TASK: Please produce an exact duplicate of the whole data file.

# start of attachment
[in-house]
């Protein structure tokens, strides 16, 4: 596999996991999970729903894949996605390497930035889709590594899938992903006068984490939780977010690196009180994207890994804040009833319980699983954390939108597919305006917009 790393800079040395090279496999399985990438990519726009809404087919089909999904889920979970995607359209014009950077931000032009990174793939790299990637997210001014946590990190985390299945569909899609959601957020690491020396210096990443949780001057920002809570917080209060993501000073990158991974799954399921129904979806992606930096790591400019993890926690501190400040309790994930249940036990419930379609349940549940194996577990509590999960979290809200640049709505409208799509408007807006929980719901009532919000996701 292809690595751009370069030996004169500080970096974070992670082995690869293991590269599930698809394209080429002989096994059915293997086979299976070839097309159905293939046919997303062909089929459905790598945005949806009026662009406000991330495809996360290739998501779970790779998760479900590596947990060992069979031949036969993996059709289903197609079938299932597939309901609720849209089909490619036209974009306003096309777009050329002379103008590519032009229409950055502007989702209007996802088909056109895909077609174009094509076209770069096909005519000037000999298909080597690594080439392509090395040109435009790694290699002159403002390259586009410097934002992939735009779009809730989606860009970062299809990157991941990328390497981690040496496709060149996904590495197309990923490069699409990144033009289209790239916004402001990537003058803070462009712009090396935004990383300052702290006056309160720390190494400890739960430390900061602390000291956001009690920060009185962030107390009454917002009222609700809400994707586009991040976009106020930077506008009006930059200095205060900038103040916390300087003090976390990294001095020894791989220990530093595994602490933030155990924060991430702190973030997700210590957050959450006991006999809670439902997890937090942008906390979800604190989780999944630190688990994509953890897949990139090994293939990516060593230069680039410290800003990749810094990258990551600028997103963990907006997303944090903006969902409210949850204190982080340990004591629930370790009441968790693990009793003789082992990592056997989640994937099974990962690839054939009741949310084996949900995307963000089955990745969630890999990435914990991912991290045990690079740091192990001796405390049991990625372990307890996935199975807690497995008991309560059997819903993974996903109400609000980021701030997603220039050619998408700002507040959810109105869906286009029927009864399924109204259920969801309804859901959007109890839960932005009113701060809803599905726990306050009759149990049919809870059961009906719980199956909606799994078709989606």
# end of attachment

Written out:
[in-house]
């Protein structure tokens, strides 16, 4: 596999996991999970729903894949996605390497930035889709590594899938992903006068984490939780977010690196009180994207890994804040009833319980699983954390939108597919305006917009 790393800079040395090279496999399985990438990519726009809404087919089909999904889920979970995607359209014009950077931000032009990174793939790299990637997210001014946590990190985390299945569909899609959601957020690491020396210096990443949780001057920002809570917080209060993501000073990158991974799954399921129904979806992606930096790591400019993890926690501190400040309790994930249940036990419930379609349940549940194996577990509590999960979290809200640049709505409208799509408007807006929980719901009532919000996701 292809690595751009370069030996004169500080970096974070992670082995690869293991590269599930698809394209080429002989096994059915293997086979299976070839097309159905293939046919997303062909089929459905790598945005949806009026662009406000991330495809996360290739998501779970790779998760479900590596947990060992069979031949036969993996059709289903197609079938299932597939309901609720849209089909490619036209974009306003096309777009050329002379103008590519032009229409950055502007989702209007996802088909056109895909077609174009094509076209770069096909005519000037000999298909080597690594080439392509090395040109435009790694290699002159403002390259586009410097934002992939735009779009809730989606860009970062299809990157991941990328390497981690040496496709060149996904590495197309990923490069699409990144033009289209790239916004402001990537003058803070462009712009090396935004990383300052702290006056309160720390190494400890739960430390900061602390000291956001009690920060009185962030107390009454917002009222609700809400994707586009991040976009106020930077506008009006930059200095205060900038103040916390300087003090976390990294001095020894791989220990530093595994602490933030155990924060991430702190973030997700210590957050959450006991006999809670439902997890937090942008906390979800604190989780999944630190688990994509953890897949990139090994293939990516060593230069680039410290800003990749810094990258990551600028997103963990907006997303944090903006969902409210949850204190982080340990004591629930370790009441968790693990009793003789082992990592056997989640994937099974990962690839054939009741949310084996949900995307963000089955990745969630890999990435914990991912991290045990690079740091192990001796405390049991990625372990307890996935199975807690497995008991309560059997819903993974996903109400609000980021701030997603220039050619998408700002507040959810109105869906286009029927009864399924109204259920969801309804859901959007109890839960932005009113701060809803599905726990306050009759149990049919809870059961009906719980199956909606799994078709989606």